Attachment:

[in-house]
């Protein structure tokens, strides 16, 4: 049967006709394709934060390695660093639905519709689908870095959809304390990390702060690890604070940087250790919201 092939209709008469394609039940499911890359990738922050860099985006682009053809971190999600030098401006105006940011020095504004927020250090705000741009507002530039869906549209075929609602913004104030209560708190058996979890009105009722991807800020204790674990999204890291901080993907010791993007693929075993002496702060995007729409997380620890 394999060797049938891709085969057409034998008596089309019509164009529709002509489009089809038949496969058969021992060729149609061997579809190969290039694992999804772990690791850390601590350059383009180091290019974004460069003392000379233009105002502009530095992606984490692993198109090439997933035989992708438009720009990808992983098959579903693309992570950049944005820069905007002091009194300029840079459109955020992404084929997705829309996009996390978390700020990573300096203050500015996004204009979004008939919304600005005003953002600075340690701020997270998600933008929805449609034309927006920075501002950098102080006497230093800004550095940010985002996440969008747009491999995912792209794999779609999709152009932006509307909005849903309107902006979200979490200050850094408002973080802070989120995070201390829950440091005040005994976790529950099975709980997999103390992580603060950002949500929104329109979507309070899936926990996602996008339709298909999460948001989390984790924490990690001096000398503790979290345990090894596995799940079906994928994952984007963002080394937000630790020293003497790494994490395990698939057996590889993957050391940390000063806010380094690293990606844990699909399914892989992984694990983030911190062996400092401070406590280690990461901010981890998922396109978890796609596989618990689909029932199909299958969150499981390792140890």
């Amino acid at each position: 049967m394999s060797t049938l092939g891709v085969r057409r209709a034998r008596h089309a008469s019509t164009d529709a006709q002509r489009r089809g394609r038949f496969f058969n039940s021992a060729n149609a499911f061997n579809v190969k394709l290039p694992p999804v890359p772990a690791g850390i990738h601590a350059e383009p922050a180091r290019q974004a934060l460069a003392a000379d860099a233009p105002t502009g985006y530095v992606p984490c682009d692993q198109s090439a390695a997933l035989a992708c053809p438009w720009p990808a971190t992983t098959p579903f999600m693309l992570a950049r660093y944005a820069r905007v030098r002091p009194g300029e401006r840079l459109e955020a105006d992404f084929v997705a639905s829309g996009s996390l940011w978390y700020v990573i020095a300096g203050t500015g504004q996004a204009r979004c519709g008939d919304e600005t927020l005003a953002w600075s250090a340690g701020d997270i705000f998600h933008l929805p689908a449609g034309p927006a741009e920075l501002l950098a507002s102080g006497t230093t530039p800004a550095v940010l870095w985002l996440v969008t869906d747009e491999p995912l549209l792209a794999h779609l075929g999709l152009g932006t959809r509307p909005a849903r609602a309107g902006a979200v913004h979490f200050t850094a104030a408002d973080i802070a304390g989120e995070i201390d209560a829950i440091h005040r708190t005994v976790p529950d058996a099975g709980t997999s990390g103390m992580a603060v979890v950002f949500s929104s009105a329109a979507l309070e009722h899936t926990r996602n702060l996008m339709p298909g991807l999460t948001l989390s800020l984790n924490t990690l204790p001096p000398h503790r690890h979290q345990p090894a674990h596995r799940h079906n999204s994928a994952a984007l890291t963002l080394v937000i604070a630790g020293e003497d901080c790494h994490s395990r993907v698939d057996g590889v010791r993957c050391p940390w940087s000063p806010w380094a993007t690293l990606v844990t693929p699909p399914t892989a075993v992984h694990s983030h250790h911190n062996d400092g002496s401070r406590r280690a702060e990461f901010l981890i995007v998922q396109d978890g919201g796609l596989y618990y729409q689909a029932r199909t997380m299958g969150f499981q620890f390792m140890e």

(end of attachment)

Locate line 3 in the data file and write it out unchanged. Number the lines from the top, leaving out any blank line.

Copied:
């Amino acid at each position: 049967m394999s060797t049938l092939g891709v085969r057409r209709a034998r008596h089309a008469s019509t164009d529709a006709q002509r489009r089809g394609r038949f496969f058969n039940s021992a060729n149609a499911f061997n579809v190969k394709l290039p694992p999804v890359p772990a690791g850390i990738h601590a350059e383009p922050a180091r290019q974004a934060l460069a003392a000379d860099a233009p105002t502009g985006y530095v992606p984490c682009d692993q198109s090439a390695a997933l035989a992708c053809p438009w720009p990808a971190t992983t098959p579903f999600m693309l992570a950049r660093y944005a820069r905007v030098r002091p009194g300029e401006r840079l459109e955020a105006d992404f084929v997705a639905s829309g996009s996390l940011w978390y700020v990573i020095a300096g203050t500015g504004q996004a204009r979004c519709g008939d919304e600005t927020l005003a953002w600075s250090a340690g701020d997270i705000f998600h933008l929805p689908a449609g034309p927006a741009e920075l501002l950098a507002s102080g006497t230093t530039p800004a550095v940010l870095w985002l996440v969008t869906d747009e491999p995912l549209l792209a794999h779609l075929g999709l152009g932006t959809r509307p909005a849903r609602a309107g902006a979200v913004h979490f200050t850094a104030a408002d973080i802070a304390g989120e995070i201390d209560a829950i440091h005040r708190t005994v976790p529950d058996a099975g709980t997999s990390g103390m992580a603060v979890v950002f949500s929104s009105a329109a979507l309070e009722h899936t926990r996602n702060l996008m339709p298909g991807l999460t948001l989390s800020l984790n924490t990690l204790p001096p000398h503790r690890h979290q345990p090894a674990h596995r799940h079906n999204s994928a994952a984007l890291t963002l080394v937000i604070a630790g020293e003497d901080c790494h994490s395990r993907v698939d057996g590889v010791r993957c050391p940390w940087s000063p806010w380094a993007t690293l990606v844990t693929p699909p399914t892989a075993v992984h694990s983030h250790h911190n062996d400092g002496s401070r406590r280690a702060e990461f901010l981890i995007v998922q396109d978890g919201g796609l596989y618990y729409q689909a029932r199909t997380m299958g969150f499981q620890f390792m140890e």